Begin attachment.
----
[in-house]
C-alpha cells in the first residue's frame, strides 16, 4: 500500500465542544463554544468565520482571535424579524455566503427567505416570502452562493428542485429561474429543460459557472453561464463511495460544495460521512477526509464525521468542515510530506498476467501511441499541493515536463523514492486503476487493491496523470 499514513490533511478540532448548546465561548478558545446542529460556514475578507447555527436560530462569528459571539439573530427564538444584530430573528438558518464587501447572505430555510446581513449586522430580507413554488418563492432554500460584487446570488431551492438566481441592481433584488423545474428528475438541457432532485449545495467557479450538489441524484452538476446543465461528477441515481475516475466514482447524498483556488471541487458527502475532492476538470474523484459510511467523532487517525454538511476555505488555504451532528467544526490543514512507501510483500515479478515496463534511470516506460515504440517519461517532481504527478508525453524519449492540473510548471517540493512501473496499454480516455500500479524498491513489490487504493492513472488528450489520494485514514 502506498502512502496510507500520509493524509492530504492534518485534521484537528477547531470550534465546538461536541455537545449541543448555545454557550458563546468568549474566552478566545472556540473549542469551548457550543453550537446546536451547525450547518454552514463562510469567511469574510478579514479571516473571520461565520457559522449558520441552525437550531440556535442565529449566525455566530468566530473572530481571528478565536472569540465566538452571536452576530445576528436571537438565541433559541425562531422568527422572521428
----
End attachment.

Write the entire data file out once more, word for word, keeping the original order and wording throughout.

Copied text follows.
[in-house]
C-alpha cells in the first residue's frame, strides 16, 4: 500500500465542544463554544468565520482571535424579524455566503427567505416570502452562493428542485429561474429543460459557472453561464463511495460544495460521512477526509464525521468542515510530506498476467501511441499541493515536463523514492486503476487493491496523470 499514513490533511478540532448548546465561548478558545446542529460556514475578507447555527436560530462569528459571539439573530427564538444584530430573528438558518464587501447572505430555510446581513449586522430580507413554488418563492432554500460584487446570488431551492438566481441592481433584488423545474428528475438541457432532485449545495467557479450538489441524484452538476446543465461528477441515481475516475466514482447524498483556488471541487458527502475532492476538470474523484459510511467523532487517525454538511476555505488555504451532528467544526490543514512507501510483500515479478515496463534511470516506460515504440517519461517532481504527478508525453524519449492540473510548471517540493512501473496499454480516455500500479524498491513489490487504493492513472488528450489520494485514514 502506498502512502496510507500520509493524509492530504492534518485534521484537528477547531470550534465546538461536541455537545449541543448555545454557550458563546468568549474566552478566545472556540473549542469551548457550543453550537446546536451547525450547518454552514463562510469567511469574510478579514479571516473571520461565520457559522449558520441552525437550531440556535442565529449566525455566530468566530473572530481571528478565536472569540465566538452571536452576530445576528436571537438565541433559541425562531422568527422572521428